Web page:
As part of our Chairs in Conversation series, Jennifer Horan sits down with Michael Wood-Williams, Chair of Smile Train UK, to explore the challenges of chairing a charity in a post-Covid landscape.

Do you think the chair role has become too onerous?

Non-executive roles are expanding in scope and depth of responsibility, requiring a broad skill set to support an organisation effectively, but it is manageable.

The terms of the role must be accessible so that board is properly representative of the communities it serves. We have to ensure that raising the standards of non-executives doesn’t inadvertently create barriers to other valuable people.

It’s up to the chair to collaborate with the executive team and other board members, alongside balancing the skills and culture on the board while ensuring their contributions remain manageable.

How do you create safe spaces for challenge and collaboration on your board?

Leadership encompasses everything that makes working relationships productive.

Governance is most effective when conversations are open and transparent, focusing on creating a supportive environment that encourages challenge and scrutiny. Everyone should feel safe to contribute and bring their skills to the table, including the executive team.

My key priority as a chair is to ensure that leadership are able to evolve alongside a developing board, constantly anticipating and meeting new challenges.

“As a chair, it’s very easy to take on task after task, and sometimes it’s necessary if there’s a quick turnaround. Sharing the load can help the board to stay properly engaged and to contribute in a way that’s meaningful to them. In turn, this allows the chair to step back and offer the needed support.”

How do your board and executive team improve their collective contribution and governing skills?

There is a myriad of issues at play here. Leadership involves helping board colleagues understand different ways that they can work together effectively.

Values play a key role in keeping our beneficiaries front and centre of our strategy. Starting with the organisation’s values and collaborating with wider colleagues on the strategy is effective in creating a shared sense of purpose.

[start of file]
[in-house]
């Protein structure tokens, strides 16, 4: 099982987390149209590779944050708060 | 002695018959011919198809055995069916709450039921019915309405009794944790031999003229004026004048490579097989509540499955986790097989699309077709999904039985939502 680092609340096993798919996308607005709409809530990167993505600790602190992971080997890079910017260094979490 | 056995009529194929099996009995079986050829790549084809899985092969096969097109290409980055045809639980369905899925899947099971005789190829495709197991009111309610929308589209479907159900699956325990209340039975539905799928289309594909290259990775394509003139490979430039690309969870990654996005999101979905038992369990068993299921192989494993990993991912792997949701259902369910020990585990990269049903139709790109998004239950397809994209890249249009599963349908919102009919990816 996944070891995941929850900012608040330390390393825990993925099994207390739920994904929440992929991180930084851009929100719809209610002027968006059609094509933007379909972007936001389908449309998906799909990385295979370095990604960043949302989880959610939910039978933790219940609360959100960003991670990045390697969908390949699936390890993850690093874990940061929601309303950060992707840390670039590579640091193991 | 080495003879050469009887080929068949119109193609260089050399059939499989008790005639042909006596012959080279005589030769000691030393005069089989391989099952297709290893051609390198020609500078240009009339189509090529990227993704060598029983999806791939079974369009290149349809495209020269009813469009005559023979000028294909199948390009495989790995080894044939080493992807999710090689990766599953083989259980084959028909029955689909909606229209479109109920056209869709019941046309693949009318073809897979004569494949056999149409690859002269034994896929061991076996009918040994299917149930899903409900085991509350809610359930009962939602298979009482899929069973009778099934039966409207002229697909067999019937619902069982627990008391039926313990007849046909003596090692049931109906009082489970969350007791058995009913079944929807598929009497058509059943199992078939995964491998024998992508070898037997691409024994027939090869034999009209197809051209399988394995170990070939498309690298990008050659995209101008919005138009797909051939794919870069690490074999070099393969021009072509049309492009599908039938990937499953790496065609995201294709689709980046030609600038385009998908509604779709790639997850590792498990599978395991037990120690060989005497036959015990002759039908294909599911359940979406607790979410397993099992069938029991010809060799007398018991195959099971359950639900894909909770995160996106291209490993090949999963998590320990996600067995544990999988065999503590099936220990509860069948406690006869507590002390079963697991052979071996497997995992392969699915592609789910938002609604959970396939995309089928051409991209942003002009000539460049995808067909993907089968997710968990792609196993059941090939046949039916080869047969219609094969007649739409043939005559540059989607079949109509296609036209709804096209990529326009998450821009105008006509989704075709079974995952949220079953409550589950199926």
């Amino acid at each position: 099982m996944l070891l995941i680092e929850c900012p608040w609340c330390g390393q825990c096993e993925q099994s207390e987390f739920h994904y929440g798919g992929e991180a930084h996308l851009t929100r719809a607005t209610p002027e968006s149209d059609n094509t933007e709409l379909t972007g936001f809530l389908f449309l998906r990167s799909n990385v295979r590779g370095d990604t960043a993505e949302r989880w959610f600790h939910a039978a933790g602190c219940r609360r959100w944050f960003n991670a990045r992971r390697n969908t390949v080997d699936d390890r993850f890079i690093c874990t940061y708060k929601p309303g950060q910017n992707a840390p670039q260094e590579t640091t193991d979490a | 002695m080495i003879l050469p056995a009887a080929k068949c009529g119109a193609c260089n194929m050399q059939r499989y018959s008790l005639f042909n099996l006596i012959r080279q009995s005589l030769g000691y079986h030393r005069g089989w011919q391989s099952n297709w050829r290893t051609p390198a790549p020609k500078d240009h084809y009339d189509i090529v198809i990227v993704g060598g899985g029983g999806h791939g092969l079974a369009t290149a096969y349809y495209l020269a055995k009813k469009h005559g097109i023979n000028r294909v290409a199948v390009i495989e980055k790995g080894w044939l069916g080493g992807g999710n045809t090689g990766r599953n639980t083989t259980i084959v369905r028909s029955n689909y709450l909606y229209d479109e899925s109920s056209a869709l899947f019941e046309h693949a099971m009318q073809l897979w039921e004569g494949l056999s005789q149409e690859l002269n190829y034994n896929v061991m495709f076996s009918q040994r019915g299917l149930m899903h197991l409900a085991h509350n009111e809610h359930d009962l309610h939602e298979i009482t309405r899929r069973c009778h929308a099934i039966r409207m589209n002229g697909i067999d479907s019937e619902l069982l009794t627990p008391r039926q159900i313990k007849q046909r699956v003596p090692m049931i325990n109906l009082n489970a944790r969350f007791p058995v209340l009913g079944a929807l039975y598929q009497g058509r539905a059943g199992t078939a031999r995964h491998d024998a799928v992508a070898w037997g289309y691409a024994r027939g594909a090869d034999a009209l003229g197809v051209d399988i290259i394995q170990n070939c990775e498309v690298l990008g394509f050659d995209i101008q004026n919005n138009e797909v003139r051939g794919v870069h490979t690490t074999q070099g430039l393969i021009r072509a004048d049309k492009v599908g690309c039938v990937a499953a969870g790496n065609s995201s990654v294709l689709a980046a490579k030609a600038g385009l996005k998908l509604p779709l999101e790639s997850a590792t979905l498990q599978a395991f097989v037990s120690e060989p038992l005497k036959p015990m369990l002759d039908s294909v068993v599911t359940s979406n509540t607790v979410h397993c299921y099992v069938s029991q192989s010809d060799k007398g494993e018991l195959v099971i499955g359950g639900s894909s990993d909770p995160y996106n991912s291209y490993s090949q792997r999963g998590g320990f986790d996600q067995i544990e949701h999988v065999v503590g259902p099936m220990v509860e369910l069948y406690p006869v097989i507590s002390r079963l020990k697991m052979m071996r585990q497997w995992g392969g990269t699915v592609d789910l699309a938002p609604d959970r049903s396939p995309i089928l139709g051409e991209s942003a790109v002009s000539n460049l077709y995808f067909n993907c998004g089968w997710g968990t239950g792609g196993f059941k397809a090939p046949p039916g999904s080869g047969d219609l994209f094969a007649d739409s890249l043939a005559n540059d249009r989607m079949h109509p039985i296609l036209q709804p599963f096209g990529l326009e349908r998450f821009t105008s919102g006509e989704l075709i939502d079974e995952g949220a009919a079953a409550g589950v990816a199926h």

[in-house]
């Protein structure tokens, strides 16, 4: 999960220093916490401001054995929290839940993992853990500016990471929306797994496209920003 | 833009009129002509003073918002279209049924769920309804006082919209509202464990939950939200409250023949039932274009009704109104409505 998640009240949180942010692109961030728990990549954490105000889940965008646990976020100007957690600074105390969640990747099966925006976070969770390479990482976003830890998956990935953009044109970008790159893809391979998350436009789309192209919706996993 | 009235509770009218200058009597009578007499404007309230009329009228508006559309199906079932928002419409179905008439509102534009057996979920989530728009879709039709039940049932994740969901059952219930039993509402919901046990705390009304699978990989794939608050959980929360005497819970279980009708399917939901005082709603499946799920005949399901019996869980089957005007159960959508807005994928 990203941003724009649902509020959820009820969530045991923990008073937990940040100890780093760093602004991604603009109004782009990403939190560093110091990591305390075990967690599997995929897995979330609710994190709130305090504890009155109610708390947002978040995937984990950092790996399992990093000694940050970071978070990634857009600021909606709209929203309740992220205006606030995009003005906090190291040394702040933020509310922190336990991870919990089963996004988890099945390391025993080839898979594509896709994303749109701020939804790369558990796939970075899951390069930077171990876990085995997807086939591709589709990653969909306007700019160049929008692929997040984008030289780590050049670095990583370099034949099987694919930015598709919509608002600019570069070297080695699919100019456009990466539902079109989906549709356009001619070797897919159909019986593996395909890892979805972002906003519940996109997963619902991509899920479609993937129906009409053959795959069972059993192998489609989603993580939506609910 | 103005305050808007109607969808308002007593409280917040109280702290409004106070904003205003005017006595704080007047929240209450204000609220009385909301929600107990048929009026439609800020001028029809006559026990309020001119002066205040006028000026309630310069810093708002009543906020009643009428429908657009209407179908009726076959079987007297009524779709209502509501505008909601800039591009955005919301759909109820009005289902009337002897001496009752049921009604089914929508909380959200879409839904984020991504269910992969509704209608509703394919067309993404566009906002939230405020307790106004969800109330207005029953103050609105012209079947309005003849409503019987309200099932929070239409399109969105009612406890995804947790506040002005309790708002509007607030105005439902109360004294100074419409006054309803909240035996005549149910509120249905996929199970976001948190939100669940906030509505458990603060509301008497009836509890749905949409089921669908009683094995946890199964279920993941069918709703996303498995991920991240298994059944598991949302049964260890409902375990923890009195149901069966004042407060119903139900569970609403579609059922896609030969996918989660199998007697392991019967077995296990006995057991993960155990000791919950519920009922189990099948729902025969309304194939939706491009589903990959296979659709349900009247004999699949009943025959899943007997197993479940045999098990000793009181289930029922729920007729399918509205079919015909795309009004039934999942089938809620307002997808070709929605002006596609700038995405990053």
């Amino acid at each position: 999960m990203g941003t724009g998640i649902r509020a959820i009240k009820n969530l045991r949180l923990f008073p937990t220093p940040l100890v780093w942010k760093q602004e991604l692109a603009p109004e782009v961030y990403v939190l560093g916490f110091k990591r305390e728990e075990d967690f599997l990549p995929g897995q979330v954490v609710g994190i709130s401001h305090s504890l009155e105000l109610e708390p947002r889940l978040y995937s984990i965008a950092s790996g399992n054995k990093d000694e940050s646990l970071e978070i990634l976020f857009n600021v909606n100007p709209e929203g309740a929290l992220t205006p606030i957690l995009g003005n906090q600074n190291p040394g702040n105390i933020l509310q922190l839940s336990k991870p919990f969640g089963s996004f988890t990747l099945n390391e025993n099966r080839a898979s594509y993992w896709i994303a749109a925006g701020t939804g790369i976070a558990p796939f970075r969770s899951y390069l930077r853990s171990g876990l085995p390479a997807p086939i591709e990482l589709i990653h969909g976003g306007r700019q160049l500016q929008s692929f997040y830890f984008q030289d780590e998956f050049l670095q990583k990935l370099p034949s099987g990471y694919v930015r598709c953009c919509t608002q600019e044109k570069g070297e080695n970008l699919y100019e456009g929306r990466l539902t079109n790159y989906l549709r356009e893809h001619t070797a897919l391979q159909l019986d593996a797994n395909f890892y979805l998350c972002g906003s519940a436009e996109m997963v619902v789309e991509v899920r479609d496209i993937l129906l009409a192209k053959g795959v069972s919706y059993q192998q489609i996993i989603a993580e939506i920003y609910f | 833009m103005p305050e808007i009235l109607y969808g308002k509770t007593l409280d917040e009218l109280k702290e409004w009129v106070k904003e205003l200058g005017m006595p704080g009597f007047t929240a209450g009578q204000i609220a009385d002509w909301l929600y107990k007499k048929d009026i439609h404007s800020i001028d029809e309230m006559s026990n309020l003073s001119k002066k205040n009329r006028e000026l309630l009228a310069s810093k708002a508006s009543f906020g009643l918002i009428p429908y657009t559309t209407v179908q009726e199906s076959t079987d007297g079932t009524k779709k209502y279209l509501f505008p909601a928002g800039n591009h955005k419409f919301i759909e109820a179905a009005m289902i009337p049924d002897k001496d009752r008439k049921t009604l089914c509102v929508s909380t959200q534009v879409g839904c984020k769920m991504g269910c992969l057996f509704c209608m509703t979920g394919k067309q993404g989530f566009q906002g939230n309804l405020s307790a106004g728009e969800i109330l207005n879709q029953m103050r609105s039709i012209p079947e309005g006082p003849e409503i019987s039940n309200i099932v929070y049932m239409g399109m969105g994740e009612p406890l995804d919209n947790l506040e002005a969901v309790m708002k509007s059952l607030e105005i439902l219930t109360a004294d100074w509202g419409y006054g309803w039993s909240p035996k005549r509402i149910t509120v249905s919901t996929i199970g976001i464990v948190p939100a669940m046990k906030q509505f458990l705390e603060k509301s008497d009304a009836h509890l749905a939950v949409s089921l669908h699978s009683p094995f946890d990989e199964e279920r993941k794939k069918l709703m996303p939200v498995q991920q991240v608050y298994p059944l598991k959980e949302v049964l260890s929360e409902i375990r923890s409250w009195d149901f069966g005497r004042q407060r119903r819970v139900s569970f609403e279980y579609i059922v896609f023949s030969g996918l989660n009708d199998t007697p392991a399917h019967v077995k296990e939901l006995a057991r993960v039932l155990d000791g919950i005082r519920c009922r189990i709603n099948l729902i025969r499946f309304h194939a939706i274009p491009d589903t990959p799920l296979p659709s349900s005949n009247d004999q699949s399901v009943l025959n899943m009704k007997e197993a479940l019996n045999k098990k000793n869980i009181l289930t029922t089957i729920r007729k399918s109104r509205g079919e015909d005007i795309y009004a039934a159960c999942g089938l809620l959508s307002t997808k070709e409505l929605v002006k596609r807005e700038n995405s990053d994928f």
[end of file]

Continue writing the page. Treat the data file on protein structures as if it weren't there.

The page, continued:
This clarity helps us make contributions that advance our strategic aims and maintain our vision.

What guidance and support have you found that's been helpful in improving your chairing skills?

It’s difficult to find a blueprint of what a chair needs to be doing at any one point in time.

I find it useful to speak to other chairs, and I sit in other non-executive roles where I benefit from seeing how other people approach their role. It’s useful to be able to apply this to my own role.

How can you ensure that the board and executive team remain engaged?

The chair needs to understand their colleagues’ needs and what support that need to contribute properly to the board. This will help share the work across the whole team.

As a chair, it’s very easy to take on task after task, and sometimes it’s necessary if there’s a quick turnaround. Sharing the load can help the board to stay properly engaged and to contribute in a way that’s meaningful to them. In turn, this allows the chair to step back and offer the needed support.

This also helps to make sure the chair role is manageable.

What advice would you give to anybody thinking about their first chair role?

If you have the time and feel you have the skills, I suggest anyone passionate about making change in a particular area consider a chair role.

While the chair role comes with challenges, it offers a unique opportunity to gain deep insight into an organisation’s work and support it meaningfully.

As chair, you can see the benefits of your efforts in how you support both executive and non-executive colleagues in their roles. Boards help set an organisation’s strategy, playing a key role in determining its direction and focusing on meeting beneficiaries’ needs.

It’s an incredibly rewarding opportunity, and I’m very pleased I took on the chair role at Smile Train—it’s something I truly enjoy.


Jennifer Horan is a Managing Consultant for our Board Practice. In 2022 alone, she found positions on charity boards for over 75 candidates, across disability and social care sectors, from health, addiction, animal welfare and community and LGBT+ groups. If you’re looking to join a board of trustees, you can register your interest here; or please contact Jennifer to start recruiting for your charity board.